What Should You Do if You Are Pulled Over for Suspicion of Driving Under the Influence?
All too often, I have heard from clients and friends that when they are pulled over on suspicion of driving under the influence (DUI), they are not sure what, if anything, they should do or say.
First, the police officer will likely ask you a series of questions about what you have had to drink, what you have eaten that day, illnesses, sleep- a basic history of issues that may contribute to the alcohol level in your blood stream. Second, the officers will request you perform a series of Field Sobriety Tests (FST’s) which may include one or more of the following:
• One Leg Stand
• Walk and Turn
• Horizontal Gaze Nystagmus Test
• Recite the Alphabet
• Count Backwards
These Field Sobriety Tests allegedly can show whether or not a driver is impaired. In recent years, officers will also administer a “Preliminary Alcohol Screening” or a PAS. Again, this device is use to determine whether there is probable cause to believe the driver is under the influence. You have the right to refuse the PAS test (but, do not be confused with the breathalyzer test or blood test explained below where refusal has significant legal impact).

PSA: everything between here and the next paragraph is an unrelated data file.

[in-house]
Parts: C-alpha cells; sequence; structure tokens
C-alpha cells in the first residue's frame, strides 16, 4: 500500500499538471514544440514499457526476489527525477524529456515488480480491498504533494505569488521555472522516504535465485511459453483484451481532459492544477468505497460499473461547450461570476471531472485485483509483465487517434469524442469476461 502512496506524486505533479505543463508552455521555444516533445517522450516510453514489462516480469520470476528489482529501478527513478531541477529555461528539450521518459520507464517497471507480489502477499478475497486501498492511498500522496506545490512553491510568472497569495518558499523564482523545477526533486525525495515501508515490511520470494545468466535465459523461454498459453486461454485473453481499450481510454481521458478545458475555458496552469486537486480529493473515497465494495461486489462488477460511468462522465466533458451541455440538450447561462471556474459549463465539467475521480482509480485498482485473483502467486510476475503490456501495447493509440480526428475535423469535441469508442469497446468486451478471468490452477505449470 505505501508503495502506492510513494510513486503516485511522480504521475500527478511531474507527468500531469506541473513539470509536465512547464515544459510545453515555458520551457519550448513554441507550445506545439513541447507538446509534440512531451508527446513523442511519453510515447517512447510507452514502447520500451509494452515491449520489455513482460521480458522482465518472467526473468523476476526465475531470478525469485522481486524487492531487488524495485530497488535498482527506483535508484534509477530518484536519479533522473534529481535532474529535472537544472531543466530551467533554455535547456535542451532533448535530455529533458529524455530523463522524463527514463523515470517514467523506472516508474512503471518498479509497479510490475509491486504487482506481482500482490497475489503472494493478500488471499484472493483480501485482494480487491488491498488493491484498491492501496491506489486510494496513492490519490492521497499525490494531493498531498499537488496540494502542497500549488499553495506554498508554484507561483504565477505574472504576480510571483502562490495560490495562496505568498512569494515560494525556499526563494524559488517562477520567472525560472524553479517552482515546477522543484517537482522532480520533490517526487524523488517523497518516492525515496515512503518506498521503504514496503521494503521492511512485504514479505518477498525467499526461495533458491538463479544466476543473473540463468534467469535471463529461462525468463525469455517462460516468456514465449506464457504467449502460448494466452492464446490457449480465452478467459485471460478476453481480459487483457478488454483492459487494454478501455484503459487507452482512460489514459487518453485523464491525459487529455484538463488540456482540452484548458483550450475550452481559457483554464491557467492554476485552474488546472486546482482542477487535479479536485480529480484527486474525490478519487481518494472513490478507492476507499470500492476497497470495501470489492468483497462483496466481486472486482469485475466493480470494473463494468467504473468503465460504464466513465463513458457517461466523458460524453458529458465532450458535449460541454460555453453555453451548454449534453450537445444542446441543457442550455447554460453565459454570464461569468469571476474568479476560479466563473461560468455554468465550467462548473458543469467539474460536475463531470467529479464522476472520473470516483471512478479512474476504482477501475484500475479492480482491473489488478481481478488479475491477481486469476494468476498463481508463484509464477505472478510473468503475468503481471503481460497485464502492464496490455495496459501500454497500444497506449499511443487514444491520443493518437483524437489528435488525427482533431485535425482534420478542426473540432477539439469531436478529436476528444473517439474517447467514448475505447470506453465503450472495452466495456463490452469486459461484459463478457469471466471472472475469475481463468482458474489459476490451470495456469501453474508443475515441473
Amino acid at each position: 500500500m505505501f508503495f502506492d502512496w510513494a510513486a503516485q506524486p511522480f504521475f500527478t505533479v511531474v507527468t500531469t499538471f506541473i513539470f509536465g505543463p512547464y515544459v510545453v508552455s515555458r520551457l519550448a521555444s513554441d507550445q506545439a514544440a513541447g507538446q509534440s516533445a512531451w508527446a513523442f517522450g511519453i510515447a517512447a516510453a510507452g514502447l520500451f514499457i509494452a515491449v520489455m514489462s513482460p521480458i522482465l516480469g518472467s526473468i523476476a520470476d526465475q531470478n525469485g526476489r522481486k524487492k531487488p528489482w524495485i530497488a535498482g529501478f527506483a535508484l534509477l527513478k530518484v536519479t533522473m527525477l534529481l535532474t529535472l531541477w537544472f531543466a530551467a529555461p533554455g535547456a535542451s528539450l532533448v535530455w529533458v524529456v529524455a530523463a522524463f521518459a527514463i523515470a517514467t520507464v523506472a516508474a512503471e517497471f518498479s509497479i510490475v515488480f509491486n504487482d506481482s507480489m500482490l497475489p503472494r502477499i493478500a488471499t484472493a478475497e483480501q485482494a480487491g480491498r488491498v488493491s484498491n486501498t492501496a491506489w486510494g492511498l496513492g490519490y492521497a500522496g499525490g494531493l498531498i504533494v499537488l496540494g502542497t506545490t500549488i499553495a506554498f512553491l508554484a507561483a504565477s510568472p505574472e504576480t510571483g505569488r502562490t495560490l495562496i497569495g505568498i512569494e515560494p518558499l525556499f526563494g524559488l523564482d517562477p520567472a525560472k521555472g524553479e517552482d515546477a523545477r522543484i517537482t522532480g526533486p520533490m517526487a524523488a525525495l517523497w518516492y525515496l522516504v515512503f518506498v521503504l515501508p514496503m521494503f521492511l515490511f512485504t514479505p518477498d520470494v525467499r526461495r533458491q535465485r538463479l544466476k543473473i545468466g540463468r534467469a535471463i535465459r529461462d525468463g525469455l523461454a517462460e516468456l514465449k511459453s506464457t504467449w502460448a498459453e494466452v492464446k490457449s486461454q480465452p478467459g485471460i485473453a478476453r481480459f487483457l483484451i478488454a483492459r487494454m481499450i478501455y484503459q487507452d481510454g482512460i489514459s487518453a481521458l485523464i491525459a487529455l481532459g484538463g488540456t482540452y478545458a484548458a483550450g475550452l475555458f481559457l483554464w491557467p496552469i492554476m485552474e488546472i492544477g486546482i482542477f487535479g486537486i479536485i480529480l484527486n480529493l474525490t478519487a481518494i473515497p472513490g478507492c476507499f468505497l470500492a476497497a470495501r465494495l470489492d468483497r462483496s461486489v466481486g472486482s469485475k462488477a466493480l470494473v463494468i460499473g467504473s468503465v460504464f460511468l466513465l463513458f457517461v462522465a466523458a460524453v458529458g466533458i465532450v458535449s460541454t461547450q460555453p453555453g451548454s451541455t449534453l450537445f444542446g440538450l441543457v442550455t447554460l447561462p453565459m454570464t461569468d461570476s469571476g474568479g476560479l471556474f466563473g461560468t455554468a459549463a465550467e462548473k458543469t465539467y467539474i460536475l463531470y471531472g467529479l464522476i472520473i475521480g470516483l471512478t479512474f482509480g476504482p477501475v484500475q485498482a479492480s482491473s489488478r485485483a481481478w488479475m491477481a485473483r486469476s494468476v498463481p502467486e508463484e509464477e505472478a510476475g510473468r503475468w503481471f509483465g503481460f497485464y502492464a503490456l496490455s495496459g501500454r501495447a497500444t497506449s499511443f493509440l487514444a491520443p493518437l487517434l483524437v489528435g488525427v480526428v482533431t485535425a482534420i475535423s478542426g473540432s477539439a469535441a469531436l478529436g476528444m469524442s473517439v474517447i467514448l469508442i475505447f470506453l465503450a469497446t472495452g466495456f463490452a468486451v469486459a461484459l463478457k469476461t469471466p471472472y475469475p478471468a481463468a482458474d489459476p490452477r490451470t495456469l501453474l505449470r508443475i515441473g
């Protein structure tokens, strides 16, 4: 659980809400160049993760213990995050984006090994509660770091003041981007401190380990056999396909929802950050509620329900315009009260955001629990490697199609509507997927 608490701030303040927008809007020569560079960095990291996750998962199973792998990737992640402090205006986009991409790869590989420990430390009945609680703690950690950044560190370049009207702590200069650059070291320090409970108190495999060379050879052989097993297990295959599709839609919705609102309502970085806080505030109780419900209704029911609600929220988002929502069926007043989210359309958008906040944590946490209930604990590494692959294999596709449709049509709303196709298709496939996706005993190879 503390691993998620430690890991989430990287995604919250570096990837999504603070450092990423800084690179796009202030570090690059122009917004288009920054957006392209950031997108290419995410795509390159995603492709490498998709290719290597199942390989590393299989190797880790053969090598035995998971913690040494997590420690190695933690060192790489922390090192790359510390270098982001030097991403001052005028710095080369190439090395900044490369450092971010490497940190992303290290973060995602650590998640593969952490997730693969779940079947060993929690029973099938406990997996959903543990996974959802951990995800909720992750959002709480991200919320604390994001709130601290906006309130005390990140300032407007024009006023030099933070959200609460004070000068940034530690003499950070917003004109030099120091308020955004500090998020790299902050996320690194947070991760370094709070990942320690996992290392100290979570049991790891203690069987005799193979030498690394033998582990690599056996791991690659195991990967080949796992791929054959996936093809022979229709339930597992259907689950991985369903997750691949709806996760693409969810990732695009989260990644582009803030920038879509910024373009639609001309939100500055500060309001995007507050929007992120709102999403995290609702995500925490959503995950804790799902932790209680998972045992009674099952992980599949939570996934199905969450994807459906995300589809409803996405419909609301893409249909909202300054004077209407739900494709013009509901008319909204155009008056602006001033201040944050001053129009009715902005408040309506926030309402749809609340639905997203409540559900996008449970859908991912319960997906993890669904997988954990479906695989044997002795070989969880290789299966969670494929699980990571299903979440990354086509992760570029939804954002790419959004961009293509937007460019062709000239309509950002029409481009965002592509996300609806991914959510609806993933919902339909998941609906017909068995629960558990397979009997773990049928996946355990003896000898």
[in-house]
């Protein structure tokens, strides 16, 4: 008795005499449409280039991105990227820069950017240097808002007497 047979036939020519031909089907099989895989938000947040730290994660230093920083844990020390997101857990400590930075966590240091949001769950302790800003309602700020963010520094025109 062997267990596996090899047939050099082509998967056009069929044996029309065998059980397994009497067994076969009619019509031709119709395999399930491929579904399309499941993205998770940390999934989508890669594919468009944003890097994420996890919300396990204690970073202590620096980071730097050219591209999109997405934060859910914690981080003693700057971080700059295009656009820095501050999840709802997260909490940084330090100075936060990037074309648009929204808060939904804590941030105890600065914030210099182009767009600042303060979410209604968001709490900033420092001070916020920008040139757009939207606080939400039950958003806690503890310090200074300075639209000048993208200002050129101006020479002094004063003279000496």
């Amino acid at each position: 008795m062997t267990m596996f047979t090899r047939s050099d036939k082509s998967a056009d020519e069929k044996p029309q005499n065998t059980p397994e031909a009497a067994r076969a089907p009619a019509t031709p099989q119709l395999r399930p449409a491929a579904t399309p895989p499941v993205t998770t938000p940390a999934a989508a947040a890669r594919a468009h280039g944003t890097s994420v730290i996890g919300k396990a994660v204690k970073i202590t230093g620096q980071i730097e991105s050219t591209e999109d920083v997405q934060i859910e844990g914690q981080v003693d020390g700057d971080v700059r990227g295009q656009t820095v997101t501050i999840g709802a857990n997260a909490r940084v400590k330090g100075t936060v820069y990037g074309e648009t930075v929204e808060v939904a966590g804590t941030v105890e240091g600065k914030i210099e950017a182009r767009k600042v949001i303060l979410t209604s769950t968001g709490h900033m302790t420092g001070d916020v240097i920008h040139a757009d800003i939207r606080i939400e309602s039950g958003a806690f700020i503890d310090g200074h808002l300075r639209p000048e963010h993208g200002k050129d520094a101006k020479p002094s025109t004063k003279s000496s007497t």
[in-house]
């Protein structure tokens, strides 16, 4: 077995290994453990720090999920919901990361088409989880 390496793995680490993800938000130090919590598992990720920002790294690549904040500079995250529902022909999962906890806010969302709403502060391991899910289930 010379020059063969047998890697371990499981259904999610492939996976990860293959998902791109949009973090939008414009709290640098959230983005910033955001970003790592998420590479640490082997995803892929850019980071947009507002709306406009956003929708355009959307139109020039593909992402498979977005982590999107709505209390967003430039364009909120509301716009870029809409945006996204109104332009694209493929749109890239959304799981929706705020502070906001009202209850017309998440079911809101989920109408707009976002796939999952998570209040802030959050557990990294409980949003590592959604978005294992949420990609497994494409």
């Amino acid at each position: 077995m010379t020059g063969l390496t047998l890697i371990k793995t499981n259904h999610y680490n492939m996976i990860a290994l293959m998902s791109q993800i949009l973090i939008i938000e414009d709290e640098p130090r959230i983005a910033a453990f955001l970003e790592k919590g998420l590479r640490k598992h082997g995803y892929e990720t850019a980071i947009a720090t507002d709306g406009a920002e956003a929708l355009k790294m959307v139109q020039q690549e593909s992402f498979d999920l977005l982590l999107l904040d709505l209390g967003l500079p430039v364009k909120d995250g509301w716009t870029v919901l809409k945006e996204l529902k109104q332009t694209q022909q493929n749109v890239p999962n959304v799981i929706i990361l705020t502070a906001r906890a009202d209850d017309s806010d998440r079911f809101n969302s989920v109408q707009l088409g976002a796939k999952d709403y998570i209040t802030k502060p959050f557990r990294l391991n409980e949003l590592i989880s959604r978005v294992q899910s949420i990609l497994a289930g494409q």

It is very important to note that you have NO obligation to answer any questions or to submit to the field sobriety tests. In effect, these are statements to the officer to which you are under no legal obligation to give and which may incriminate you. However, under California Vehicle Code 23612, by driving in California, you are consenting to take a chemical test to determine whether there is alcohol in your system. While you do not have to answer any questions or submit to the field sobriety tests, including the PAS, if you refuse to submit to the breathalyzer or blood test, you AUTOMATICALLY will have your license suspended for one year.
If you are pulled over by an officer and have been drinking, be cooperative, but do not make their case for them. Politely refuse to answer any questions and refuse to take the field sobriety tests. Politely ask to be taken to the station for administration of a breathalyzer test and call us as soon as you can after your arrest so that we can help you through the court process.
It is also important to remember that you have only ten (10) days from your arrest to contact the Department of Motor Vehicles to request a hearing. The DMV is separate from the criminal courts. If you do not schedule this hearing within this time period, your license will automatically be suspended. Call us to help you with staying all DMV proceedings and representation at your DMV hearing.